NSTP researchers observe as well as directly experience and consider psychological, emotional and spiritual relationships between the natural systems in themselves, others and the environment (Ingram 1999). The social and environmental results of reconnecting these relationships in Nature are the envy of responsible schools, therapies and social systems (Cohen 2002a). Any organization or person has the ability to enjoy the program's results by choosing to use Cohen's Nature reconnected thinking methods. NSTP empowers interested lay people or leaders with a science that works as well in backyards and local parks as it does back country, sometimes better. As practical as it is potent, the art of NSTP is available in five books written by Cohen (Cohen 2001). In addition, NSTP basics can be mastered in less than six weeks via the Institute's interactive Project NatureConnect classes on the internet. (Cohen 2002c)

11. Isolated Delusion: In our Nature-disconnected, mentally isolated state we convince ourselves that we are wiser than Nature but the deteriorated state of the environment and society tell a different story( McKibben 1999; Cohen 1999, 2002z; Lavers 2000, Wilson 1993). Our addiction is a wanting, destructive, juggernaut. Our great problems do not exist in Nature or Nature connected people(s) (Armen 1971; Bower 2002, Vol. 158: Farb 1968; Kroeber 1988; Cohen, 2002h).

12. Critical Questions: To correct our polluted thinking, Dr. Cohen and his workers have, with good success, sought, identified and introduced NSTP into contemporary thinking as a nature reconnecting mental and social skill. When people include the use of this skill in their thinking, they think better and more successfully relate to the critical questions, below, that face us (Cohen 2000).

ENVIRONMENT: Since we are part of Nature, what is, and how do we correct, the major difference that makes us destroy the environment while everything else in Nature enhances it?

COMMUNITY: To be part of a community or system one must be in communication with it in some way. People are part of the global life system. How does it communicate with our thinking and vice versa?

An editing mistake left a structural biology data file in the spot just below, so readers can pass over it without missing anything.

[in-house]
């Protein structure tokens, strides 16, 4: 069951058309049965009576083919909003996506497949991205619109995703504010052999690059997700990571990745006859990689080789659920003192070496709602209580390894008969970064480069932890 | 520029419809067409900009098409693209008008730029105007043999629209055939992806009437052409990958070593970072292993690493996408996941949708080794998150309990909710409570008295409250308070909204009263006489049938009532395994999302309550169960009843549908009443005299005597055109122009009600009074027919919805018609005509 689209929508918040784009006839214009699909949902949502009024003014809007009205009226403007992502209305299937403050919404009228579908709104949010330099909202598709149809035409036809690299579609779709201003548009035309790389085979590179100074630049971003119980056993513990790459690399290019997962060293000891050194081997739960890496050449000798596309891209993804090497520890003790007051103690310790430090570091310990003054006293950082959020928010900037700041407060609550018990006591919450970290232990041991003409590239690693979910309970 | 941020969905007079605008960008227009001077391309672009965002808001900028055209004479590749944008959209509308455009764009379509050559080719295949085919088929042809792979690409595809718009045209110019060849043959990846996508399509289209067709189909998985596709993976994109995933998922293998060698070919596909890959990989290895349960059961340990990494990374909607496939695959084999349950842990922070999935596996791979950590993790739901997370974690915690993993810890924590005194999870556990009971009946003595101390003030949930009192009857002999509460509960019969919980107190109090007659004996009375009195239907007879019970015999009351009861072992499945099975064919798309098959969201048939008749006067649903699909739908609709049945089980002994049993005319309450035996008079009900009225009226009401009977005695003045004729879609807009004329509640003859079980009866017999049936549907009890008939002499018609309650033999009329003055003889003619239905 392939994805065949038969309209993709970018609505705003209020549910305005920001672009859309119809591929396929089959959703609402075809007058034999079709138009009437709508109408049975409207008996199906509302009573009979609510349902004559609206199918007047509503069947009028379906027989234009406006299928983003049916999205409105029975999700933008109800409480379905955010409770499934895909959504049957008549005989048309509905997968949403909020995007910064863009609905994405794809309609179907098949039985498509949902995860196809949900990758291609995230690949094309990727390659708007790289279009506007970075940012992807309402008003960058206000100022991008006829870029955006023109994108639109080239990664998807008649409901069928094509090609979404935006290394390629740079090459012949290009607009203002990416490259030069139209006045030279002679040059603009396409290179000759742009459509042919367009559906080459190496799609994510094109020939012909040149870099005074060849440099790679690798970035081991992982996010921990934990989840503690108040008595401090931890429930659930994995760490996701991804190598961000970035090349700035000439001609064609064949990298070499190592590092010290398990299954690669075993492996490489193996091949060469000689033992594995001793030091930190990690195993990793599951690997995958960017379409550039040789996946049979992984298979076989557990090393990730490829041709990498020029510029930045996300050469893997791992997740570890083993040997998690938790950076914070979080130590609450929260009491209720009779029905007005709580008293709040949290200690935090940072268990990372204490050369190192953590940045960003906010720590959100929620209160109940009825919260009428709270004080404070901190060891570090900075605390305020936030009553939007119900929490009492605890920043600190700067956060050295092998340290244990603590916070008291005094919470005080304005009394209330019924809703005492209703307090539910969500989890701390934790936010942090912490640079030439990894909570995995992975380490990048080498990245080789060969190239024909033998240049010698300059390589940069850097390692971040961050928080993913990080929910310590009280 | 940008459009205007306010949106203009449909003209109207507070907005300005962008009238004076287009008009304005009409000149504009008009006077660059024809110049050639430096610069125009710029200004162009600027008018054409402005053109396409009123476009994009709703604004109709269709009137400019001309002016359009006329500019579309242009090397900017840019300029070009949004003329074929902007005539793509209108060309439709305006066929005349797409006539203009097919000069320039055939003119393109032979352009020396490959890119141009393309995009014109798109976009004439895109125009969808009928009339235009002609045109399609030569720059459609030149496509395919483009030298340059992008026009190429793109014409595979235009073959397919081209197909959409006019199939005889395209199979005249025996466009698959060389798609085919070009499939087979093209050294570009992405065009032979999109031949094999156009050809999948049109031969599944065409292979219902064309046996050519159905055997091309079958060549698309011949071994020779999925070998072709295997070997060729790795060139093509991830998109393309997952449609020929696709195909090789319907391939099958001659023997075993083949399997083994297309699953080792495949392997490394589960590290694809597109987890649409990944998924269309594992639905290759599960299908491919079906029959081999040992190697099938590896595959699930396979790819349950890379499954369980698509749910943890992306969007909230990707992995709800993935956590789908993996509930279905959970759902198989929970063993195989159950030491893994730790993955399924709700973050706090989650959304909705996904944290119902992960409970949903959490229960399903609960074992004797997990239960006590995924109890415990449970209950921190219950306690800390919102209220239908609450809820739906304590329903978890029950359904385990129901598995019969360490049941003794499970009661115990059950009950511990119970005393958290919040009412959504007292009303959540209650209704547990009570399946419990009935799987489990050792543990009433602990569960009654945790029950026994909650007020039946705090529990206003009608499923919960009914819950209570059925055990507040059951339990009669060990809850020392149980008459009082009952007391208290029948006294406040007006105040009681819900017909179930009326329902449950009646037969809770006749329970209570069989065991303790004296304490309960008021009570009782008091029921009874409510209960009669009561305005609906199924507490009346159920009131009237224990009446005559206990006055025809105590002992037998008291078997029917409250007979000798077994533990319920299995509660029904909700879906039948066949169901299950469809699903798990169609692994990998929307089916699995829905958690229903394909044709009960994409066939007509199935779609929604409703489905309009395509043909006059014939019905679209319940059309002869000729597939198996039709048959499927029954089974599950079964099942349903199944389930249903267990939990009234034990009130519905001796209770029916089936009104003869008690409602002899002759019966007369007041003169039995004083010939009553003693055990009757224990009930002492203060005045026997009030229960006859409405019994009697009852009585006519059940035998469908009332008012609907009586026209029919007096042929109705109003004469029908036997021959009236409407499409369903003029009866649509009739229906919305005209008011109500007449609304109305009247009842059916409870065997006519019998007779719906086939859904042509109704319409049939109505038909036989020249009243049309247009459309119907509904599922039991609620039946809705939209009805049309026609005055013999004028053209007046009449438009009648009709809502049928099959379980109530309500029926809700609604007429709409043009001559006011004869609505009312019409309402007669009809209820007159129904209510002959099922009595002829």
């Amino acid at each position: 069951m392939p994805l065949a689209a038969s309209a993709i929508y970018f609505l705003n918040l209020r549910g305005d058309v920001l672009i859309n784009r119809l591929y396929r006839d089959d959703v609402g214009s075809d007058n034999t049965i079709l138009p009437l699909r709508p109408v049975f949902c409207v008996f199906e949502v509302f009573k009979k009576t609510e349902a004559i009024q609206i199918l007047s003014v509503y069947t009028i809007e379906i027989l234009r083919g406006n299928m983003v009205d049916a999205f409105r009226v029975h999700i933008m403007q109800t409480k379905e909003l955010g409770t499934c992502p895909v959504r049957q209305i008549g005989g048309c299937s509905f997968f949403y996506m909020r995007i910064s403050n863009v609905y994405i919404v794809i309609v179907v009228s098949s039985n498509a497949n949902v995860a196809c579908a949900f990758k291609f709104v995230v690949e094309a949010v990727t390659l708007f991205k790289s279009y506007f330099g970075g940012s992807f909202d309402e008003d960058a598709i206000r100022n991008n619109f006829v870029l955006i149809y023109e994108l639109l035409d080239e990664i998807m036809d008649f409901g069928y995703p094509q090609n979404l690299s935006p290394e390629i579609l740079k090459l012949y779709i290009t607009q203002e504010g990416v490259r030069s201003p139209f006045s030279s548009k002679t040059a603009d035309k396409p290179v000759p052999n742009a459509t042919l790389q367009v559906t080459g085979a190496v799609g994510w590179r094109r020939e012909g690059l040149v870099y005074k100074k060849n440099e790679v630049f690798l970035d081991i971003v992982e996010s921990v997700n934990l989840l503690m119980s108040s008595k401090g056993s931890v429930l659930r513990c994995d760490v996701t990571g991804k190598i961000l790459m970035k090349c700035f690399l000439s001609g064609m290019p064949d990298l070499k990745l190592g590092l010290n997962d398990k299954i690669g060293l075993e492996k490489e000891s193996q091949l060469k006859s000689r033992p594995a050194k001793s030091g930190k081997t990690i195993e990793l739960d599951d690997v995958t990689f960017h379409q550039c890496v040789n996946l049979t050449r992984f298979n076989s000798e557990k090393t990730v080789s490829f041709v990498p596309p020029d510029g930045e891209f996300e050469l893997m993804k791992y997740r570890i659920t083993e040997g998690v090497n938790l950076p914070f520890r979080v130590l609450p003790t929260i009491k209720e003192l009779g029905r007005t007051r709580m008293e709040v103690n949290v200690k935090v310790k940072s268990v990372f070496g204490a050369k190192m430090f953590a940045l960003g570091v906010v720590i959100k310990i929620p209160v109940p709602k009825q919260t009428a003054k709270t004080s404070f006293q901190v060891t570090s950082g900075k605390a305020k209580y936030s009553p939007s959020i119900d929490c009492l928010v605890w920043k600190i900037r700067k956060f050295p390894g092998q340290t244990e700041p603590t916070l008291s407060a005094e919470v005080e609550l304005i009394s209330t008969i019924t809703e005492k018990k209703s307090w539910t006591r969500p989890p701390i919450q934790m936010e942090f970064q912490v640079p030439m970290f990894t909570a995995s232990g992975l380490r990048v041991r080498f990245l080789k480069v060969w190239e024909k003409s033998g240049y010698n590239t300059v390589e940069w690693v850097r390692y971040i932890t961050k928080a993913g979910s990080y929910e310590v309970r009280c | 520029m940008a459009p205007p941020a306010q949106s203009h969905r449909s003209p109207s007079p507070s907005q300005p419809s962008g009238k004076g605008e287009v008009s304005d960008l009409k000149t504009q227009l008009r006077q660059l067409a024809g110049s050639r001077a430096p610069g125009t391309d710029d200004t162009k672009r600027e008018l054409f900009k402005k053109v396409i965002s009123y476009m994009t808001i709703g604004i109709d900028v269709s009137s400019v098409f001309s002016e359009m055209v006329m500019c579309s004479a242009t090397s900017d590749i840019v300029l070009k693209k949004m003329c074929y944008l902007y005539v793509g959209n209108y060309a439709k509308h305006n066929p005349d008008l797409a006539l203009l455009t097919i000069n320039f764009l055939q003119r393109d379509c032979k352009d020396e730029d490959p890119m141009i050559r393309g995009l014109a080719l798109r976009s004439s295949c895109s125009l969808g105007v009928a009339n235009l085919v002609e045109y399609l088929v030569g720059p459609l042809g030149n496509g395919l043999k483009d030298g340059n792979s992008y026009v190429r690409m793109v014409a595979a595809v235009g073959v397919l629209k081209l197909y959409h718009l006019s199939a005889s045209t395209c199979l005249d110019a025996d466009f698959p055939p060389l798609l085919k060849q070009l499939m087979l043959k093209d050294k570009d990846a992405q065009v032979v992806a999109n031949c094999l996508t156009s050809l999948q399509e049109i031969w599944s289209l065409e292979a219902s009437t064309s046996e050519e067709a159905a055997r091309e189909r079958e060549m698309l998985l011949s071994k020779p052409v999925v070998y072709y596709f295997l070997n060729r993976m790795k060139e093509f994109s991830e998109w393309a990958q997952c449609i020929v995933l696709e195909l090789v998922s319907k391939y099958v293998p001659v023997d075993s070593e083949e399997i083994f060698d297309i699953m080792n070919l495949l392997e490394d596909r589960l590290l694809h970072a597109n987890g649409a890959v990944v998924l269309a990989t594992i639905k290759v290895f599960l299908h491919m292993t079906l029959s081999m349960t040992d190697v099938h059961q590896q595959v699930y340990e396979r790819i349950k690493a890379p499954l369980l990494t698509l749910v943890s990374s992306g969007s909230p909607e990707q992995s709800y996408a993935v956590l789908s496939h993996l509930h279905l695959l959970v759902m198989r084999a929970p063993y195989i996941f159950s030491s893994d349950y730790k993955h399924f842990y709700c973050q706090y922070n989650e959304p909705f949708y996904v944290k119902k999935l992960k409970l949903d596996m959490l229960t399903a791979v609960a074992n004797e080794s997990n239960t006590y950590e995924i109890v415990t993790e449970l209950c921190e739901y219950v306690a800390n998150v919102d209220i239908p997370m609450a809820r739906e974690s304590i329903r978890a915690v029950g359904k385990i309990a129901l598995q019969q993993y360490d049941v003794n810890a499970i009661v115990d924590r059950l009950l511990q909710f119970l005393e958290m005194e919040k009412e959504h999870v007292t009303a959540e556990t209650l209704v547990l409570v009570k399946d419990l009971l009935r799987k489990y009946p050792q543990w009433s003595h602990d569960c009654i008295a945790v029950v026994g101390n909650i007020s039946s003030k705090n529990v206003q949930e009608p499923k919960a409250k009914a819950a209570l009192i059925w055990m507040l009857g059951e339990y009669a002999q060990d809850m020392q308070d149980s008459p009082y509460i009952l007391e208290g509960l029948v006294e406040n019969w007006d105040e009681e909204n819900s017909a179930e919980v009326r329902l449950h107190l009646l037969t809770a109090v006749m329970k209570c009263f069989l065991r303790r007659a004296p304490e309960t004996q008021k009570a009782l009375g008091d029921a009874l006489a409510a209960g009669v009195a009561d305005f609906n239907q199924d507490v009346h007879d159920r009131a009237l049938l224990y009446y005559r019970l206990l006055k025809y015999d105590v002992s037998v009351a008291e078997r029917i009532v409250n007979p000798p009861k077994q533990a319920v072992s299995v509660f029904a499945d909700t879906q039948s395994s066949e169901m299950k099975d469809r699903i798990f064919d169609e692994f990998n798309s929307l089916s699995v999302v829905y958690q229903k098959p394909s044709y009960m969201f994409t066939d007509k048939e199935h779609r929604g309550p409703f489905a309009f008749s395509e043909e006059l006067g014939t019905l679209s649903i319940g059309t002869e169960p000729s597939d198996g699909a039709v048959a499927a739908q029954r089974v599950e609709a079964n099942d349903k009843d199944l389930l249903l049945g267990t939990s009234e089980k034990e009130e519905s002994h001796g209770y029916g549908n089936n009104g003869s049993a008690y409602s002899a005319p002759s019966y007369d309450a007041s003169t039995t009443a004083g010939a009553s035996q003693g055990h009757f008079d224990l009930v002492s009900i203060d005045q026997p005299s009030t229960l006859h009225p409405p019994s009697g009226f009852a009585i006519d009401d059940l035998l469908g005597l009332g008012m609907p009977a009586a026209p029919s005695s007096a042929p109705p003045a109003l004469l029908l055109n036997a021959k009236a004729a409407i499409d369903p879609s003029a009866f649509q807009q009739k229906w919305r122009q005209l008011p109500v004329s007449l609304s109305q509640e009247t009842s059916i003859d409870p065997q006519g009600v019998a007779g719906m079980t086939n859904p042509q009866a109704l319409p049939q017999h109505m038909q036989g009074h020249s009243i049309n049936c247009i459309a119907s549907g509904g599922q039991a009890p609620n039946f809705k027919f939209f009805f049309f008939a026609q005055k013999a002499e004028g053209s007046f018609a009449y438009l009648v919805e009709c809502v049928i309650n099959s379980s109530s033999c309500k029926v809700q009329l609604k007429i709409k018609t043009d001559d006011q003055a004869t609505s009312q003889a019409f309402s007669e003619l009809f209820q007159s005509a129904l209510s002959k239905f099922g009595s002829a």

SUSTAINABILITY: Can you cite a practical model, community or process that successfully produces sustainability for all of contemporary society?

ACCURATE INFORMATION: Since our polluted mathematics, language and perceptions are abstracts that distort empirical evidence, what is the greatest truth in your life that you can trust? (hint: it is neither God, love, honesty or Nature)

PSYCHOLOGICAL DISORDERS: What produces the wanting void in our psyche, the discomfort, greed, and loneliness that fuels most human and, in turn, environmental disorders?

SPIRITUALITY: What is the psychological relationship between Nature, the Divine, and the Human Spirit?

EDUCATION: Since we learn to be who we are, what factor in modern education teaches us to produce our lasting problems?

RECOVERY: What important source of healing energy does our cultural bias omit thereby sustaining our dependency upon destructive substances and questionable healing programs?

ECONOMICS: What is the force that produces and makes us dependent upon environmentally and socially destructive economic relationships?

STRESS: What is the anxiety producing difference between a fact, a thought, a feeling and an act?

WAR: What omission makes us continue to assault nature and people when it doesn't make sense and we neither like doing it nor its hurtful effects?

LEADERSHIP AND CONFLICT RESOLUTION: If the thinking of a democratic society is polluted, how can the decisions of the majority, its leadership, or its foundations be in the society's best interest?

INTELLIGENCE AND CONSCIOUSNESS: How can we restore to our thinking our inherent but missing 53 or more natural sensory intelligences that contemporary society has hurtfully buried in our subconscious?

NATURAL SYSTEMS: Why does contemporary society often identify a person's love of nature as "escapist recreation" rather than "significant re-creation."

We don't respond adequately to these questions because most of our information and science is polluted by our bonded, abstract, separation from and conquest of Nature (Kahn 1999; Doman 984; Richmond 2000).

13. Regenerating Sanity: The regenerative abilities of natural systems peacefully produces Nature's perfection (Colwell 2001; Stilgoe 2001). In 1965, long term exposure to natural attraction energies enabled Cohen to sense and reason that Earth acted like, and therefore no doubt was, a living organism (Cohen 1985; 1986a; 1987 pp 49-78; 1994; Colwell 2001; Irvine and Warber 2002; Lovelock 1987; Bower 2002).

14. Mental Contamination: Mind pollution prevents the perfection of natural systems around and within us from operating normally.(Colman 2002; Macphail 1992).